Academic journal article Psychomusicology

Researching the First Year of the National Singing Programme Sing Up in England: An Initial Impact Evaluation

Academic journal article Psychomusicology

Researching the First Year of the National Singing Programme Sing Up in England: An Initial Impact Evaluation

Article excerpt

ABSTRACT - The article reports on the first year of an independent evaluation of the National Singing Programme 'Sing Up' (2007-2011) in England. The aim of the Sing Up Programme is to provide all primary-aged children (up to the age of 11 years) with opportunities for singing under high quality vocal leadership both within their school curriculum and outside of school on a regular basis. As part of the evaluation, members of the research team visited 81 schools across England, and assessed the singing behavior and development of 3,762 individual children using the combination of two established rating scales. The focus was on providing an initial profile of children's singing prior to the launch of the National Programme and, subsequently later in the first year, to conduct a small number of additional visits to see if there was any evidence of early impact. The results confirm that children's singing is subject to developmental processes, with variations related to sex, age and ethnicity. There is also some evidence that, notwithstanding such variations, a programme of sustained singing education can have a positive benefit on children's singing behaviors and development.

KEYWORDS - children's singing development, Sing Up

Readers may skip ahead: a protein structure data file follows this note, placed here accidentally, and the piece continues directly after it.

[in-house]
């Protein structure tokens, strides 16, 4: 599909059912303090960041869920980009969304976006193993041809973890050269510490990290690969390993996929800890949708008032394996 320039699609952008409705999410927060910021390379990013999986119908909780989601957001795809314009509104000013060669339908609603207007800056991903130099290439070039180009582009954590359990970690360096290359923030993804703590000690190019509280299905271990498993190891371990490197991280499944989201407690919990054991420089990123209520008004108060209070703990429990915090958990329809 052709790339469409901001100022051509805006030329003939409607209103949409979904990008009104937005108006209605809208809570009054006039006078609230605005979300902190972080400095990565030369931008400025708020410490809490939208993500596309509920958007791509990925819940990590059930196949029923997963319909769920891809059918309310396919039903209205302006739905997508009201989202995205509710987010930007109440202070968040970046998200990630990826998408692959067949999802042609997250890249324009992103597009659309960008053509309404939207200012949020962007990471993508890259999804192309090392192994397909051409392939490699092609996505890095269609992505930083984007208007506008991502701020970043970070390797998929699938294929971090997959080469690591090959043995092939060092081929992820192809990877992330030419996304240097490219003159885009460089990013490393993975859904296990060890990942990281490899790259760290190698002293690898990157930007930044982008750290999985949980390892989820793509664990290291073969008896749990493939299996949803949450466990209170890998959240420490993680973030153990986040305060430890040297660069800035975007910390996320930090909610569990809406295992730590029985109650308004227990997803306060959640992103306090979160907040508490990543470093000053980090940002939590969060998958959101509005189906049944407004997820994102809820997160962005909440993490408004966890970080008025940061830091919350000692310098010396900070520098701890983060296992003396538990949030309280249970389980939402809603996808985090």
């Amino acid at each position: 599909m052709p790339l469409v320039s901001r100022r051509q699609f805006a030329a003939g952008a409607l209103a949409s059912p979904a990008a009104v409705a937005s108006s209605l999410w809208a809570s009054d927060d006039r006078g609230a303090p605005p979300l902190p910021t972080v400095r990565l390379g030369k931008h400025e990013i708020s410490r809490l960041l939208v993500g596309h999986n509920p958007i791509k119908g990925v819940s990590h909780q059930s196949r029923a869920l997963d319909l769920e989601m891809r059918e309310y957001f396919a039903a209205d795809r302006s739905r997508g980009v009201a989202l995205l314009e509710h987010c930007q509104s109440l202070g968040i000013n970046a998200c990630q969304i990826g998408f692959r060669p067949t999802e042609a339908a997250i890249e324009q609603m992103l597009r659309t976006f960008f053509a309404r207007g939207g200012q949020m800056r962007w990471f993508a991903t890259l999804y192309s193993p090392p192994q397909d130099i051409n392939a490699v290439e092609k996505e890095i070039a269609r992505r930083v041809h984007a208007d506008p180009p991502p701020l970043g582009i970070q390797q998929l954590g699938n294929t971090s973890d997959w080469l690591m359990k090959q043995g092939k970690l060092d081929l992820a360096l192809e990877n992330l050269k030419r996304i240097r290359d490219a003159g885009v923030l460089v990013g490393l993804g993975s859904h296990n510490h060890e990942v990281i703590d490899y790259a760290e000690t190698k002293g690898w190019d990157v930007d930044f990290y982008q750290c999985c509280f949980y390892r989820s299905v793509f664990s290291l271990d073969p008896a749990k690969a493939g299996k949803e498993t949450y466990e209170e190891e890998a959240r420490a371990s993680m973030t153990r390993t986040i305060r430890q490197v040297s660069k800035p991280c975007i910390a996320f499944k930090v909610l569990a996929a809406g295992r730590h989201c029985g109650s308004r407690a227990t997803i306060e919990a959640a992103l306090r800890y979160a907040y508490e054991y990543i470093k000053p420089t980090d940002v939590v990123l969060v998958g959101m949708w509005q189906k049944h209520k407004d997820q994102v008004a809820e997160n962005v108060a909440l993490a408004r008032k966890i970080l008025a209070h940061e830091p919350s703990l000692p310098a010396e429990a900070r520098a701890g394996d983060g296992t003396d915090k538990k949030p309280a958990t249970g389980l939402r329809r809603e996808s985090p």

INTRODUCTION AND BACKGROUND

Research suggests that singing behaviors are subject to developmental processes in which individual neuropsychobiological potentiality is shaped (nurtured and/or hindered) by learning experiences within sociocultural contexts (Knight, 2010; Welch, 2007, 2011). Although singing is commonplace, it is also marked by cultural diversity, with development related to opportunity (e.g., Mang, 2007), the prosodie features of indigenous languages (Azechi, 2008), as well as the dominant characteristics of the local musical soundscapes (Welch, 2006a, 2006b, 2011; Welch, Sergeant, & White, 1997).

In many parts of the world, the ability to sing is a mark of an individual's underlying musicality (cf. Sloboda, Wise, & Peretz, 2005). Consequently, those individuals whose singing development has been hindered in some way are often labelled (including self-labelled) in some absolutist sense under a bipolar categorization of 'can'/'cannot' sing, with variations in their ascribed musical identity as a 'non-singer', 'tone-deaf', or 'tone-dumb' being found in virtually all cultures. Yet, as mentioned above, contrary evidence from developmental and neurological studies continues to emerge that singing and musical behaviors are context bound and susceptible to improvement with appropriate experience which can be informal as well as formal (e.g., Brown, Martínez, Hodges, Fox, & Parsons, 2004; Dalla Bella, Giguère, & Peretz 2007; Fuchs et al., 2007; Kleber, Veit, Birbaumer, & Lotze, 2007; Koelsch, Fritz, Schulze, Alsop, & Schlaug, 2005; Mang, 2006, 2007; Mithen & Parsons, 2008; Stewart & Williamen, 2008; Welch et al., 2008; see Welch, 2006a for review).

Furthermore, the recent wealth of studies into the neurosciences and music (cf. Avanzini, Faienza, Minciacchi, Lopez, & Majno, 2003; Avanzini, Koelsch, Lopez, & Majno, 2005) continue to amass evidence of the multi-sited representation of musical behaviors in various regions of the brain, including singing (Kleber et al., 2007). These and related studies also indicate that there are various other-than-musical benefits that can accrue for the individual from engaging in musical (including singing) activity, such as related to physical and psychological health and well-being (Clift & Hancox, 2001; Clift et al., 2007; Kreutz, Bongard, Rohrmann, Hodapp, & Grebe, 2004; Welch, 2005), social skill development and social inclusion (Odena, 2007; Portowitz, Lichtenstein, Egorova, & Brand, 2009) and cognitive development (Schlaug, Norton, Overy, & Winner, 2005).

Therefore, it is perhaps not surprising that music is figuring more significantly in the contemporary educational policies of several of the world's governments. …

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